University of Miami

New UM president Julio Frenk voices support for athletic programs

University of Miami President Donna Shalala, left, sits beside soon-to-be-president Julio Frenk at a press conference on Monday, April 13, 2015.
University of Miami President Donna Shalala, left, sits beside soon-to-be-president Julio Frenk at a press conference on Monday, April 13, 2015. MIAMI HERALD STAFF

Incoming University of Miami President Julio Frenk grew up in Mexico playing soccer and basketball. American football became entrenched in his life when he studied for his doctorate at Michigan — another high-profile program in the world of collegiate football.

Frenk, 61, assured the audience at his introductory news conference Monday that he “indeed’’ is “fully aware of the great tradition in athletics and in particular football’’ at Miami, that he is “talking with the community to understand their expectations and dreams for that part of the university,’’ and that he sees “athletics as an integral part of a comprehensive education.’’

Frenk told the Miami Herald after his address that he went to “many, many football games at Michigan. When I was a student I almost didn’t miss any. I’m looking forward to it here.’’

With Miami president Donna Shalala retiring from her position June 1 to become president of the Clinton Foundation, her replacement was highly anticipated by UM football fans intent on the program returning to its glory days.

Frenk, currently the dean of the Harvard T.H. Chan School of Public Health and Mexico’s former Minister of Health, starts his job at UM on Sept. 1, but he met with head coaches for about 45 minutes Monday.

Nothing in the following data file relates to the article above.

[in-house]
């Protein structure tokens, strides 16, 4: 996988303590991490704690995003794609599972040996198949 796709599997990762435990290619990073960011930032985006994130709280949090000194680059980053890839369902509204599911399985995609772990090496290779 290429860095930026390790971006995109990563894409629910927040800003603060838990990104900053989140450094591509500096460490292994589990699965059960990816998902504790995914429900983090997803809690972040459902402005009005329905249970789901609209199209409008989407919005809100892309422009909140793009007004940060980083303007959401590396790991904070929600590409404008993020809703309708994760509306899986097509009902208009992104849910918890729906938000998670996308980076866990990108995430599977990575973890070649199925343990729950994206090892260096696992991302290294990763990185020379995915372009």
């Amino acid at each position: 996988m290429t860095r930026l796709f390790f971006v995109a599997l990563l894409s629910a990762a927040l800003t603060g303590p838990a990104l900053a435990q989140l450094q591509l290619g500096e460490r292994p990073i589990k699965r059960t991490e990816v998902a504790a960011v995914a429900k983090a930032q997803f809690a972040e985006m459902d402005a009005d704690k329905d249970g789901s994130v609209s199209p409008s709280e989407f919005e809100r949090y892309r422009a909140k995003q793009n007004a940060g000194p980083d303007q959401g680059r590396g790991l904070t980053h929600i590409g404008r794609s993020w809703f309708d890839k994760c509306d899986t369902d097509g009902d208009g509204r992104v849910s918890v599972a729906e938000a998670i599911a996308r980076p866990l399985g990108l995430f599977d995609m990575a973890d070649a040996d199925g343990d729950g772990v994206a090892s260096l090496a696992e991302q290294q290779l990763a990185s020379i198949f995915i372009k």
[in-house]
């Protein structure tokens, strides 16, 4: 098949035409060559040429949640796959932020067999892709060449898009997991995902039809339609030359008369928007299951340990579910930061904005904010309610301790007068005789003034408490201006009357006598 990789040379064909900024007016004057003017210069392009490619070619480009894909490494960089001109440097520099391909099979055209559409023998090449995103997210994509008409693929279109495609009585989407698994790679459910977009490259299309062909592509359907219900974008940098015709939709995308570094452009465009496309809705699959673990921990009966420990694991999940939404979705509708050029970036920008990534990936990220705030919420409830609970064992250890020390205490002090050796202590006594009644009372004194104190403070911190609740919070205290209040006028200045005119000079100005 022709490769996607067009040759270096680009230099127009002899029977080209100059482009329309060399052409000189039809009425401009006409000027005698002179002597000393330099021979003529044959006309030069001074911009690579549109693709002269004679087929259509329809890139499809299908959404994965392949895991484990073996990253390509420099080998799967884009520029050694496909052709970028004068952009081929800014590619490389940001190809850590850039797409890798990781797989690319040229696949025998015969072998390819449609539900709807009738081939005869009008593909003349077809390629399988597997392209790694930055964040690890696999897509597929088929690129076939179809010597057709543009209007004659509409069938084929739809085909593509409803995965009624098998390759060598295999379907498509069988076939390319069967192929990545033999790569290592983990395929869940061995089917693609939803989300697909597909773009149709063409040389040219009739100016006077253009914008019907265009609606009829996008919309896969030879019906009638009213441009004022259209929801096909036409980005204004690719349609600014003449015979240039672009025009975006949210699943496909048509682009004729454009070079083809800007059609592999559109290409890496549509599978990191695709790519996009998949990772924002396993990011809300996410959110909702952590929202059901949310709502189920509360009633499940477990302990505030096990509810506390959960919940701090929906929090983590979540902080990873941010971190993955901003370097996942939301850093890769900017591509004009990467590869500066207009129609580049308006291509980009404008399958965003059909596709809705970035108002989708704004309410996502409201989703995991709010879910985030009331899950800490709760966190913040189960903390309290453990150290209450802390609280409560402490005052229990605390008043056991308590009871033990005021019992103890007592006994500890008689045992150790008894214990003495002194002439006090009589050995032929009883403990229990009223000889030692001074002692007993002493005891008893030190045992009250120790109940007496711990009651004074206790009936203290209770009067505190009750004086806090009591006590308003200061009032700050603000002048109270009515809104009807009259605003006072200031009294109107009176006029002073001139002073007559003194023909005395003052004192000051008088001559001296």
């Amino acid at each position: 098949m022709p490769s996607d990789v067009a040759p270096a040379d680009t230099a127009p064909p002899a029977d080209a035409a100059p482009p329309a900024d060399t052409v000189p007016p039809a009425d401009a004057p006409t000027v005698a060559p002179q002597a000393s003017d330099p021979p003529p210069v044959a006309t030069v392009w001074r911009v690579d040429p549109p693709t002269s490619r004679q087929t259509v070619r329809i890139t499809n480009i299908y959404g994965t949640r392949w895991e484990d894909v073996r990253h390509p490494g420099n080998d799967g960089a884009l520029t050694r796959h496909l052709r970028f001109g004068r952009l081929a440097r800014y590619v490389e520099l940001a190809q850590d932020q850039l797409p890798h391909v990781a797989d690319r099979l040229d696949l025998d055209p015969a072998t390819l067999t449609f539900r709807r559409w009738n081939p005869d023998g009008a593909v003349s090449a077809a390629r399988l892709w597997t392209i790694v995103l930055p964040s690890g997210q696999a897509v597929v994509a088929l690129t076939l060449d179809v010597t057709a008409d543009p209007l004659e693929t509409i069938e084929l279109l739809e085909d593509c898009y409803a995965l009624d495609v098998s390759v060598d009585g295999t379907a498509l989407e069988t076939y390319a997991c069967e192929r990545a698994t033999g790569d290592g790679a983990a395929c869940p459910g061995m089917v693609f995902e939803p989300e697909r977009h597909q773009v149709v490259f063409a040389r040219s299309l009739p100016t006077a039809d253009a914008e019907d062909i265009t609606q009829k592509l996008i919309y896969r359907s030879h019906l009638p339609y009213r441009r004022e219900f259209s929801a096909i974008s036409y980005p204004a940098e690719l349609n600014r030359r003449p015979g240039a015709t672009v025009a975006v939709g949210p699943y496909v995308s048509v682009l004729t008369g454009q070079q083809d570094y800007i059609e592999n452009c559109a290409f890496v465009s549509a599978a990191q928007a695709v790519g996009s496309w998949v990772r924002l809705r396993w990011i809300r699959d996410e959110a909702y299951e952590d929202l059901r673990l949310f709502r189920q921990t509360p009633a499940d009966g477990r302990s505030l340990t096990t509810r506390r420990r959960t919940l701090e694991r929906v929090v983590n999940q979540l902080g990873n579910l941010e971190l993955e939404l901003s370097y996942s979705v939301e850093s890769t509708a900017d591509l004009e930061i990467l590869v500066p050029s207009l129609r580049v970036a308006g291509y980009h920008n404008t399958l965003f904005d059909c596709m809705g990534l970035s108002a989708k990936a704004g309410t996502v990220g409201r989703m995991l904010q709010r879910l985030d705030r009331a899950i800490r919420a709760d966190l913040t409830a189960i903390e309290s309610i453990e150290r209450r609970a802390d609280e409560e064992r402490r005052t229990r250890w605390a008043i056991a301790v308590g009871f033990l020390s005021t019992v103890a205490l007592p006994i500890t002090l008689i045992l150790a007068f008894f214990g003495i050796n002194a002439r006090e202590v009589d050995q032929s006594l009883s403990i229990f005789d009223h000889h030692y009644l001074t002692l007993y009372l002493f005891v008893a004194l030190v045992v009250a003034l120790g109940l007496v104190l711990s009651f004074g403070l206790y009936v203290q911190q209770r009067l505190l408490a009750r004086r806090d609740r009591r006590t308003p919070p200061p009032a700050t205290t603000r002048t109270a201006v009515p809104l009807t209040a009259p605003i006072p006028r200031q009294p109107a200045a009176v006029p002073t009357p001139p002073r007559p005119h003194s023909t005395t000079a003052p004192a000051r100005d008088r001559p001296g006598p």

“Very nice guy,’’ said UM baseball coach Jim Morris after the meeting. “He’s well-rounded, he’s learning and I was told that he would be very positive toward athletics.’’

UM athletic director Blake James called it “a great day’’ for Miami. Football coach Al Golden, under intense pressure to win in 2015 after a 6-7 season and 11 losses in his past 19 games, said in a prepared statement that it was “a tremendous day’’ and that he expected Frenk to take the school “to even greater heights.’’

Before Frenk met with the coaches, basketball coach Jim Larrañaga praised the hire.

“He’s got an incredible background academically and in public health,’’ Larrañaga said. “As a coach you hope that your administration is going to be very, very supportive of athletics, and from what I understand, he is.’’

When asked if the direction of the sports program was an important component in the hiring of a new president, Richard Fain, the Royal Caribbean Cruises CEO who headed the presidential-search committee, said, “Of course.

“At the U,’’ he told the Herald, “you can’t not have that be an important dialogue about the future of the university.’’

Stuart Miller, CEO of the Lennar Corporation and chair of the UM Board of Trustees, said sports was “absolutely one of the priorities’’ in the search. “It’s part of our brand. It’s part of what defines the university across the country.

“The fact that we’ve brought on a president that has such an open mind ... and recognizes all parts of the university gives me a great deal of confidence.’’

Shalala brought UM through a long NCAA investigation and has taken much criticism for the school’s decline in football. She said she believes “UM fans should be excited’’ by Frenk’s hire.

“First of all,’’ she said, “we have a great group of coaches for our athletics program, we’ve got stability and we’ve got big financial investments in the program.

“I just think the best is yet to come.’’

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